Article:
The ΔR˜ΔF data for the binding of Salmonella cells is displayed as line 3. At 105 cells/ml, the ΔF change was obvious but the ΔR change was negligible, indicating an elastic mass effect. When the cell concentration was higher than 106 cells/ml, both a negative ΔF shift and a positive ΔR shift were observed, and the ratio of ΔR to −ΔF was as high as 0.16˜0.48, close to or larger than the slope of the pure viscosity-density response line (line 2). Thus, the layer of bound cells was viscoelastic and the ΔF response did not obey the Sauerbrey equation. Such viscoelastic changes were also observed on certain polymeric films and cells (Zhou et al., 2000).
The QCM immunosensor was tested in a stop-flow mode for direct detection of S. Typhimurium in PBS as well as in the stomaching solution of chicken meat without using magnetic beads. Typical responses of ΔF and ΔR are given in
The calibration data for the detection of S. Typhimurium in an inoculated chicken meat sample based on the measurements of ΔF and ΔR are presented in
The relative standard deviations of the sensor-to-sensor determinations varied between 12˜29% (n=3˜6) for the ΔF measurement and 1.5˜28% for the ΔR measurement, respectively. The sample matrix did not interfere with the detection of S. Typhimurium in both the ΔF and ΔR measurements, nor did E. coli K12 although at a concentration as high as 108 cells/ml.
The QCM immunosensors for bacterial detection reported previously typically have a detection limit ranging between 105 and 107 cells/ml and a detection time of minutes to several hours. In this study, without using magnetic beads, a detection limit of 105˜10 6 cells/ml was obtained for the direct detection of S. Typhimurium. However, the infectious dosage of a foodborne pathogen such as S. Typhimurium can be as low as 15-20 cells.
In this example, the effect of magnetic beads was investigated in different ways: the magnetic force was only used for separating the Salmonella-bead complexes from sample matrix, the bead complexes were inducted to the QCM surface simply using a syringe, and ΔF and ΔR were simultaneously monitored in real time. This avoided the use of a complicated test chamber with a magnet and an ultrasonic transducer and the inconvenience of discontinuous impedance measurements.
A firm and tight attachment of bacteria causes a negative ΔF, in contrast, a flexible attachment results in a positive ΔF. In the absence of anti-Salmonella magnetic beads, the former case applied as the specific binding of Salmonella cells always led to a negative ΔF that was proportional to the cell concentration. In the presence of anti-Salmonella beads, however, ΔF was not related to the cell concentration and was either positive or negative even at the same cell concentration. This was probably because the size of the Salmonella-bead complexes was not uniform from sample to sample. S. Typhimurium is a straight rod bacterium. Typically, the width of a Salmonella cell is 0.7-1.5 μm and its length is 2-5 μm. The magnetic beads used had a diameter of 2.8 μm. The size of the Salmonella-bead complexes thus varied from several microns to tens of microns. Small complexes might generate a tight attachment and a negative ΔF, and oppositely, large complexes and aggregates could cause a flexible attachment and positive ΔF.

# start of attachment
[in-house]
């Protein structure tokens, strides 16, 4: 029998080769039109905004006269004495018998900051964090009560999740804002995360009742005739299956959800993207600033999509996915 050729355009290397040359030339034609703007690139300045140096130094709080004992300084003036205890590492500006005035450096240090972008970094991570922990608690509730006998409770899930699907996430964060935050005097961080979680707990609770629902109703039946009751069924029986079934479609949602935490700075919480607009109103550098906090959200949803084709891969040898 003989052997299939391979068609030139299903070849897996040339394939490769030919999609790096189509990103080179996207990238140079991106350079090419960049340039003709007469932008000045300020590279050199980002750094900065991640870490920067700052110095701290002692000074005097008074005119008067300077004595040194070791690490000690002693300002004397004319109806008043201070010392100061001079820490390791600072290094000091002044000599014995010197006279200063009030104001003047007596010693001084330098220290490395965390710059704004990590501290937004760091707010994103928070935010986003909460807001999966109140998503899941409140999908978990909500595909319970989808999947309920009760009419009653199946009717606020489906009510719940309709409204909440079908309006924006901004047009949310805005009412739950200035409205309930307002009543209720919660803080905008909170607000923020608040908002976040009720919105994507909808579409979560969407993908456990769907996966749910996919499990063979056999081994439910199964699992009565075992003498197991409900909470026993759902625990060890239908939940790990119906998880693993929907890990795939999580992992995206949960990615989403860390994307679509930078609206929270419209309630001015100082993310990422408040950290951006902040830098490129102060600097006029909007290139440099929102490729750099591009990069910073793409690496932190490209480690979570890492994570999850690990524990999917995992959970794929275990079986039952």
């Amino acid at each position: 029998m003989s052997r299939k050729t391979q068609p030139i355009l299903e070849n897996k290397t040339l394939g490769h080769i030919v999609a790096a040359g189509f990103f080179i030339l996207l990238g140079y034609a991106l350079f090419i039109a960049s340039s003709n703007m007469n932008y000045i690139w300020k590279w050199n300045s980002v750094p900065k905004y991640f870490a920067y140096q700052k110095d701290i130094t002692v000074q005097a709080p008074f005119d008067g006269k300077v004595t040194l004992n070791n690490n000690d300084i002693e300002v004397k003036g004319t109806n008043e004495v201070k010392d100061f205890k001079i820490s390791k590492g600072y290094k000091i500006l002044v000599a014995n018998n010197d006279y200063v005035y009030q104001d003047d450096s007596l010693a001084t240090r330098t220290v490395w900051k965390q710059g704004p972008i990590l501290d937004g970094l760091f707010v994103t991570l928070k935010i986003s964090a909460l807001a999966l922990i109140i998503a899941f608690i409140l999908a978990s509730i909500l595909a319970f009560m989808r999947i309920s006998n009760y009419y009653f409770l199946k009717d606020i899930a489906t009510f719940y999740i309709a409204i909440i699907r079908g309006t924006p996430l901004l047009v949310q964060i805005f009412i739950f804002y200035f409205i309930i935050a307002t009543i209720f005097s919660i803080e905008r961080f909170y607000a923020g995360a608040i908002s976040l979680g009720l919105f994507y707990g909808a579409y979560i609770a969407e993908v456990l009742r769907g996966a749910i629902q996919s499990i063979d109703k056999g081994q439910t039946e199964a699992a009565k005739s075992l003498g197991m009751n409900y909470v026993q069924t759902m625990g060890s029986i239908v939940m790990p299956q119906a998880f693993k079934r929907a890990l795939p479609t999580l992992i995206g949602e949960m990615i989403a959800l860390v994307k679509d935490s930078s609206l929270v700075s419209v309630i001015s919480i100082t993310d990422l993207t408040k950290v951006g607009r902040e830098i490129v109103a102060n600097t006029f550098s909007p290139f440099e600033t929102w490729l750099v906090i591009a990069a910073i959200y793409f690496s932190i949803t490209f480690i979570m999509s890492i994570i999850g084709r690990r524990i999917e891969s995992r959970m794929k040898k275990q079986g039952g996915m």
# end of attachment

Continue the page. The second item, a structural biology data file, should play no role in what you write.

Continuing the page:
A significant net increase in ΔR was always observed at a cell concentration higher than 102 cells, and the net response increased with increasing cell concentration. The effect of anti-Salmonella magnetic beads can be seen more clearly in
ΔF measurement is more sensitive than the ΔR measurement in the direct detection of S. Typhimurium. When magnetic beads were used, however, the ΔR measurement was more reliable, and the sensitivity was improved by 1,000˜10,000 times. The detection limit based on the ΔR measurement was approximately 102 cells/ml, lower than those of the most reported QCM immunosensors for bacterial detection. It was also shown that simultaneous measurement of ΔF and ΔR could provide insights into the surface characteristics: the layers of immobilized Protein A and antibodies were dominantly elastic, the layer of specifically bound Salmonella cells was viscoelastic, and the magnetic beads might increase the viscoelasticity. The QCM immunosensor was successfully applied to the analysis of inoculated food samples with negligible interference form E. coli K12 and the sample matrix.
The same principle can be applied to detect other pathogenic bacteria in food, environmental and clinical samples using specific primary antibodies and immuno-magnetic beads. For example, it can be used to detect infectious bacteria in human blood and urine samples, and pathogenic bacteria in water of rivers, wells and reservoirs. It provides a rapid, sensitive, specific, inexpensive and portable biodetection method for applications in food safety and security, environmental protection and clinical diagnoses.
In addition to the microbeads, immuno-magnetic nanobeads and other types of magnetic beads can be used in this procedure for a QCM immunosensor in the detection of various pathogens. The similar detection limit, time, specificity and sensitivity are expected.
As mentioned above, QCM immunosensors, and crystal microbalance (CM) immunosensors in general, may be used in detecting contaminants in a substance. These contaminants include pathogens, bacteria, viruses, insects, arachnids and other undesirable items. An example of such a method is shown in
As shown in
ΔF of a CM immunosensor exposed to samples with the known and unknown contaminant concentrations 1102, 1104, respectively, may be measured directly. ΔR of a CM immunosensor exposed to a sample containing the known or unknown contaminant concentration 1103, 1106, respectively, may be determined by direct measurement. For example, the ΔR may be measured directly using a QCA 922. ΔR may also be measured indirectly, an example of which is shown in
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If the unknown contaminant concentration is to be determined by the ΔF of the CM immunosensor exposed to the samples with the known contaminant concentrations, the ΔF of the CM immunosensor exposed to the sample with the unknown contaminant concentration is compared with that of the known contamination concentration. The contaminant concentration corresponding to the ΔF of the known contaminant concentration that is closest to the ΔF of the unknown concentration approximately equals the unknown contaminant concentration. A similar process may be used if the unknown contaminant concentration is to be determined by the ΔR.